doesn’t claim to be a real estate expert, but he’s familiar with many of the industry’s most popular sayings. “One of my biggest complaints about real estate is that, from the outsider’s point of view, it’s the world where people govern by platitudes,” said Marks, during a keynote interview at the Pension Real Estate Association’s spring conference in Boston. “I’ve heard them all: ‘They’re not building anymore’; ‘You can always live in it’; ‘I’ll ride it up and get off at the top’; or “It’s great to invest in core because it’s so safe’.”
That last cliché was the one with which Marks took the most issue. Core real estate is considered safe because it possesses “the best possible fundamentals” in terms of the quality of the asset, location and tenant base, he explained. What can be “wrong” about core is what investors are willing to pay for it.
“When the fundamentals get so good and people believe that all that counts are fundamentals, that’s when they get in trouble on price,” said Marks. “Buying a good asset at the wrong price is a hell of a lot worse than buying a bad asset at the right price. It can’t be what you buy; it has to be what you pay for it.”
Marks said the issue has been made more troubling by the start of the Federal Reserve’s tapering of its quantitative easing program, which is widely expected to cause interest rates to rise. “The key question is how much,” he said. “I think rates will go up moderately. In order to have a yield of more than 3.5 percent to 4.5 percent on the 10-year Treasury note a year or two from now, you need to have either a booming economy, in which the demand for financing is extremely high, or significant inflation.”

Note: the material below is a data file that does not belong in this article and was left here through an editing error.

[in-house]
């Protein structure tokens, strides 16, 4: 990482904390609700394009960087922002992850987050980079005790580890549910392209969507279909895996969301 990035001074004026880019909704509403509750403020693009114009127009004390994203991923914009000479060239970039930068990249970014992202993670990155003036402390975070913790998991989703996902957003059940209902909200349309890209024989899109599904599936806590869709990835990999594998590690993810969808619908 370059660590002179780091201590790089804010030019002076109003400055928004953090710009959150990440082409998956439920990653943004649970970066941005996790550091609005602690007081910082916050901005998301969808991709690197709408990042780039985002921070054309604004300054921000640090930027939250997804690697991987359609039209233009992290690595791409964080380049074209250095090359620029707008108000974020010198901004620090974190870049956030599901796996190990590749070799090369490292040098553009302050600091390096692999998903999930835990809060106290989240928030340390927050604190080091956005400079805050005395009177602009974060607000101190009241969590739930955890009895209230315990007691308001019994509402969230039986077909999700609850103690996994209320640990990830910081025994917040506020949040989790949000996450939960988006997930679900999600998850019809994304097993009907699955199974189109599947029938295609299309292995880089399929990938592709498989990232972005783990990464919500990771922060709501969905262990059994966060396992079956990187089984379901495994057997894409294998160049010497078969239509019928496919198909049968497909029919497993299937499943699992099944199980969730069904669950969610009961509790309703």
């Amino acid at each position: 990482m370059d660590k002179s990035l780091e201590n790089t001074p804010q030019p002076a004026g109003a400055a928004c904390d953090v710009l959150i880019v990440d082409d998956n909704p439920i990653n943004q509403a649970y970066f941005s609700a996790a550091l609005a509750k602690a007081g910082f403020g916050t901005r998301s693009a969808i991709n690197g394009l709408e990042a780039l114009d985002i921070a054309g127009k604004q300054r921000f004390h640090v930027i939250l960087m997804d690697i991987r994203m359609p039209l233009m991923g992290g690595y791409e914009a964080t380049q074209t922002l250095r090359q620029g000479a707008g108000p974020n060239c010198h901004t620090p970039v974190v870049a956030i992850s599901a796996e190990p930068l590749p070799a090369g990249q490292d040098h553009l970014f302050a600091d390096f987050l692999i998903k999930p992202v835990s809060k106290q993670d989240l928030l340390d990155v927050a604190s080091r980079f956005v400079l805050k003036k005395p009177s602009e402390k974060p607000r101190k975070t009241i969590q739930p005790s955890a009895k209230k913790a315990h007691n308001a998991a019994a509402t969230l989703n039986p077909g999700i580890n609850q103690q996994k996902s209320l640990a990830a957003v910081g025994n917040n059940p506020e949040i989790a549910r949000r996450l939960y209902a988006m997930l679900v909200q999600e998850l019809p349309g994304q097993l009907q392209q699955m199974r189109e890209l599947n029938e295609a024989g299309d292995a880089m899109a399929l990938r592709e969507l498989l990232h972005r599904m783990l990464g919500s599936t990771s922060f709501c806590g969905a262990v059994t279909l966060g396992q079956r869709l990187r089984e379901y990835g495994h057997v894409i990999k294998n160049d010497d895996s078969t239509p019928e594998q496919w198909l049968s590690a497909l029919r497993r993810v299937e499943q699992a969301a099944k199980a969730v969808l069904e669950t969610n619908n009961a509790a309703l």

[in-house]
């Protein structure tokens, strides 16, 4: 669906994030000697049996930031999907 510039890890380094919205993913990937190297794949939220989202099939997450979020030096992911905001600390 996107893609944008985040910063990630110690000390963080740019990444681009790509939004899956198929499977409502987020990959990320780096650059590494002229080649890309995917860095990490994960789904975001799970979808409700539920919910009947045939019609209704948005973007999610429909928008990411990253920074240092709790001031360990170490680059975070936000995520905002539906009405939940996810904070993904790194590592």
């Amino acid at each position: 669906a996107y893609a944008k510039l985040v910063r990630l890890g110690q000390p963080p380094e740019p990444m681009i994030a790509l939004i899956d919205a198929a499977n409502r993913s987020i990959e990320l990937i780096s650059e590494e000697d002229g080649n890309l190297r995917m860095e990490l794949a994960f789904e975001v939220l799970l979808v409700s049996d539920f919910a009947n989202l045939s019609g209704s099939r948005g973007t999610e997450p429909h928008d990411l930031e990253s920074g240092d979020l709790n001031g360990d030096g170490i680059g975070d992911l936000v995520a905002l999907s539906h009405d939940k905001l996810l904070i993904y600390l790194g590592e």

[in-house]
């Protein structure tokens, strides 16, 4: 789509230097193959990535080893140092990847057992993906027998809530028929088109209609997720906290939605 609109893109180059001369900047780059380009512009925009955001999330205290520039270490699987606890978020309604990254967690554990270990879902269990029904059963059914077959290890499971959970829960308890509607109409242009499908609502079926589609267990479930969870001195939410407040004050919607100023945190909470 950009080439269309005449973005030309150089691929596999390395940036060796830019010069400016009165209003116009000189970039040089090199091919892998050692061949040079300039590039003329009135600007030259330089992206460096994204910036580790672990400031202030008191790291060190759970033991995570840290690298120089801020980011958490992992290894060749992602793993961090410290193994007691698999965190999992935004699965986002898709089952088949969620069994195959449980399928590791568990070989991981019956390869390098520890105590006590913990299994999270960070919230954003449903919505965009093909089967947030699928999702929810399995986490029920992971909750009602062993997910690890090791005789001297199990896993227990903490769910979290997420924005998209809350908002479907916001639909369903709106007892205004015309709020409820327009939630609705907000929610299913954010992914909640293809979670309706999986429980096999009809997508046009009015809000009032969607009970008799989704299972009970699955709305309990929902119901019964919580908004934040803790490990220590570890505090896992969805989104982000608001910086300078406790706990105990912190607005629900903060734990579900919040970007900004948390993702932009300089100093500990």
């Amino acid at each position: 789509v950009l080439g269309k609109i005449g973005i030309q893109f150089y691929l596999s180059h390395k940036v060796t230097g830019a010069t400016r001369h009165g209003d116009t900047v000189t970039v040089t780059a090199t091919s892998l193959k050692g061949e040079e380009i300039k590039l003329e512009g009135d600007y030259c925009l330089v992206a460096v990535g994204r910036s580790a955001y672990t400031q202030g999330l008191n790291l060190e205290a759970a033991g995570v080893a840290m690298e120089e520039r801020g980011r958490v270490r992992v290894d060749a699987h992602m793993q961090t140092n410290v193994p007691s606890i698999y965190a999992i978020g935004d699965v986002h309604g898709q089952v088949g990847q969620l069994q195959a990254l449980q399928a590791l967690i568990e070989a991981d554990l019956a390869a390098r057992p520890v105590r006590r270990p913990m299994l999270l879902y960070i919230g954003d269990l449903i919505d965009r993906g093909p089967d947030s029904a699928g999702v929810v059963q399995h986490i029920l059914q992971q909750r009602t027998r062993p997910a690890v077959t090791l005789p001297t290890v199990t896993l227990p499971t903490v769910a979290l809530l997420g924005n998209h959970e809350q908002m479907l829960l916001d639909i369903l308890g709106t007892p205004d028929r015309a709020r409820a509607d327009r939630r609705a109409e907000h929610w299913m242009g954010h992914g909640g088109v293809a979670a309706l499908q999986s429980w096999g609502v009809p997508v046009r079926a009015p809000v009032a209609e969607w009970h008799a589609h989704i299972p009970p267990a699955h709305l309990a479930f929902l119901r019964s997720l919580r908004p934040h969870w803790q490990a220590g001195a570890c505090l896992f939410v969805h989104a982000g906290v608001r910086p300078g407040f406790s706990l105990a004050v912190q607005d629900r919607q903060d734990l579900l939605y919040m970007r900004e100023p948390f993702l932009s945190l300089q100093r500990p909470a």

A high-inflation environment typically arises from too much capital pursuing too few goods or the rapid increase in production costs, either from a booming economy or a limited supply of a good. Marks, however, didn’t see such preconditions for significantly higher interest rates.
The risk for investors in core real estate is the pricing of those assets if the yield on the 10-year Treasury goes up. For example, if the yield increases to 4.5 percent in two years, buying a core building on New York’s Park Avenue at a 3 percent capitalization rate likely would mean the investor signed on for a sub-par return. “That’s why I would argue that buying on Park Avenue at a three cap does not leave much margin for error,” Marks said.
Marks, whose firm has been in the opportunistic real estate business for the last 20 years, said the strategy for offsetting possible increases in interest rates is to find growth opportunities. For Oaktree, that has meant investing in distressed properties in secondary markets, typically in smaller deals between $25 million and $75 million. So-called zombie buildings, which investors often shun because of debt that exceeds market value, offer room for improvement in terms of the business plan, net operating income and possibly the cap rate, he explained.
“People are buying on quality and the belief that there’s no risk,” said Marks. “The riskiest thing in the world is the belief that there’s no risk.”